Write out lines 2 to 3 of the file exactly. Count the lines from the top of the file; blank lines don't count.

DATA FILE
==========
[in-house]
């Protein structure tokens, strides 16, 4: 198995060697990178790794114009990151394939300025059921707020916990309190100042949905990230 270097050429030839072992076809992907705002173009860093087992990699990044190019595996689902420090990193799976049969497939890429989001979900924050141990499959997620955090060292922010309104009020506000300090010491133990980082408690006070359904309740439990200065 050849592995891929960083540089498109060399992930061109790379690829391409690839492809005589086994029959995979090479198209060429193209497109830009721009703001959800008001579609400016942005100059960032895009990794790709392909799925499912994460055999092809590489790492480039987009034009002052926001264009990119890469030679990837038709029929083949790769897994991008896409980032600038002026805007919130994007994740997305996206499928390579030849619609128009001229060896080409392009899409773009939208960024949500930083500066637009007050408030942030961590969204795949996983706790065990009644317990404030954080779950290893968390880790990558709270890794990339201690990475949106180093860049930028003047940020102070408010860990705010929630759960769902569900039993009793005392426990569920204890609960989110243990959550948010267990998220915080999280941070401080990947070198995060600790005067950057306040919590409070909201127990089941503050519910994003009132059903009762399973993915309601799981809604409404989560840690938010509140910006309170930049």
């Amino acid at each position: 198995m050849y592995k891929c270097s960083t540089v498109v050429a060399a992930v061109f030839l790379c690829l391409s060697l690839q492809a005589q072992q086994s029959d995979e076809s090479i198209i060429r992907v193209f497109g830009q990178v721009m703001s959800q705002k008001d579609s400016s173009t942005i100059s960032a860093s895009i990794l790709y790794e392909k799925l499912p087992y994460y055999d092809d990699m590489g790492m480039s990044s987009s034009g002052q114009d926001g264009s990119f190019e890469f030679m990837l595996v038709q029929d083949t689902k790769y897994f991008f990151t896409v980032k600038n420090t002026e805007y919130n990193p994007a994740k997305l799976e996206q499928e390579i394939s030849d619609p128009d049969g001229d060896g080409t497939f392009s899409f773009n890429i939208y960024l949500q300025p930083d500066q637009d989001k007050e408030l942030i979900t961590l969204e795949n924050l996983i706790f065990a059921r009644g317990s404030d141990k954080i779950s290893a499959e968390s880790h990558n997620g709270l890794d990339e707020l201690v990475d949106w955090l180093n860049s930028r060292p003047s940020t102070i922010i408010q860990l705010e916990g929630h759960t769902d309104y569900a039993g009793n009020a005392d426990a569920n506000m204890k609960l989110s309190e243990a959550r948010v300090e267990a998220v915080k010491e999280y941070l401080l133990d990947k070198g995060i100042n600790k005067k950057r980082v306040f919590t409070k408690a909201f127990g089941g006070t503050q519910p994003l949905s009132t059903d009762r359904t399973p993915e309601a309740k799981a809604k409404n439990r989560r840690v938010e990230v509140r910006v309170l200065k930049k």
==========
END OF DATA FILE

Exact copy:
């Protein structure tokens, strides 16, 4: 198995060697990178790794114009990151394939300025059921707020916990309190100042949905990230 270097050429030839072992076809992907705002173009860093087992990699990044190019595996689902420090990193799976049969497939890429989001979900924050141990499959997620955090060292922010309104009020506000300090010491133990980082408690006070359904309740439990200065 050849592995891929960083540089498109060399992930061109790379690829391409690839492809005589086994029959995979090479198209060429193209497109830009721009703001959800008001579609400016942005100059960032895009990794790709392909799925499912994460055999092809590489790492480039987009034009002052926001264009990119890469030679990837038709029929083949790769897994991008896409980032600038002026805007919130994007994740997305996206499928390579030849619609128009001229060896080409392009899409773009939208960024949500930083500066637009007050408030942030961590969204795949996983706790065990009644317990404030954080779950290893968390880790990558709270890794990339201690990475949106180093860049930028003047940020102070408010860990705010929630759960769902569900039993009793005392426990569920204890609960989110243990959550948010267990998220915080999280941070401080990947070198995060600790005067950057306040919590409070909201127990089941503050519910994003009132059903009762399973993915309601799981809604409404989560840690938010509140910006309170930049």
């Amino acid at each position: 198995m050849y592995k891929c270097s960083t540089v498109v050429a060399a992930v061109f030839l790379c690829l391409s060697l690839q492809a005589q072992q086994s029959d995979e076809s090479i198209i060429r992907v193209f497109g830009q990178v721009m703001s959800q705002k008001d579609s400016s173009t942005i100059s960032a860093s895009i990794l790709y790794e392909k799925l499912p087992y994460y055999d092809d990699m590489g790492m480039s990044s987009s034009g002052q114009d926001g264009s990119f190019e890469f030679m990837l595996v038709q029929d083949t689902k790769y897994f991008f990151t896409v980032k600038n420090t002026e805007y919130n990193p994007a994740k997305l799976e996206q499928e390579i394939s030849d619609p128009d049969g001229d060896g080409t497939f392009s899409f773009n890429i939208y960024l949500q300025p930083d500066q637009d989001k007050e408030l942030i979900t961590l969204e795949n924050l996983i706790f065990a059921r009644g317990s404030d141990k954080i779950s290893a499959e968390s880790h990558n997620g709270l890794d990339e707020l201690v990475d949106w955090l180093n860049s930028r060292p003047s940020t102070i922010i408010q860990l705010e916990g929630h759960t769902d309104y569900a039993g009793n009020a005392d426990a569920n506000m204890k609960l989110s309190e243990a959550r948010v300090e267990a998220v915080k010491e999280y941070l401080l133990d990947k070198g995060i100042n600790k005067k950057r980082v306040f919590t409070k408690a909201f127990g089941g006070t503050q519910p994003l949905s009132t059903d009762r359904t399973p993915e309601a309740k799981a809604k409404n439990r989560r840690v938010e990230v509140r910006v309170l200065k930049k």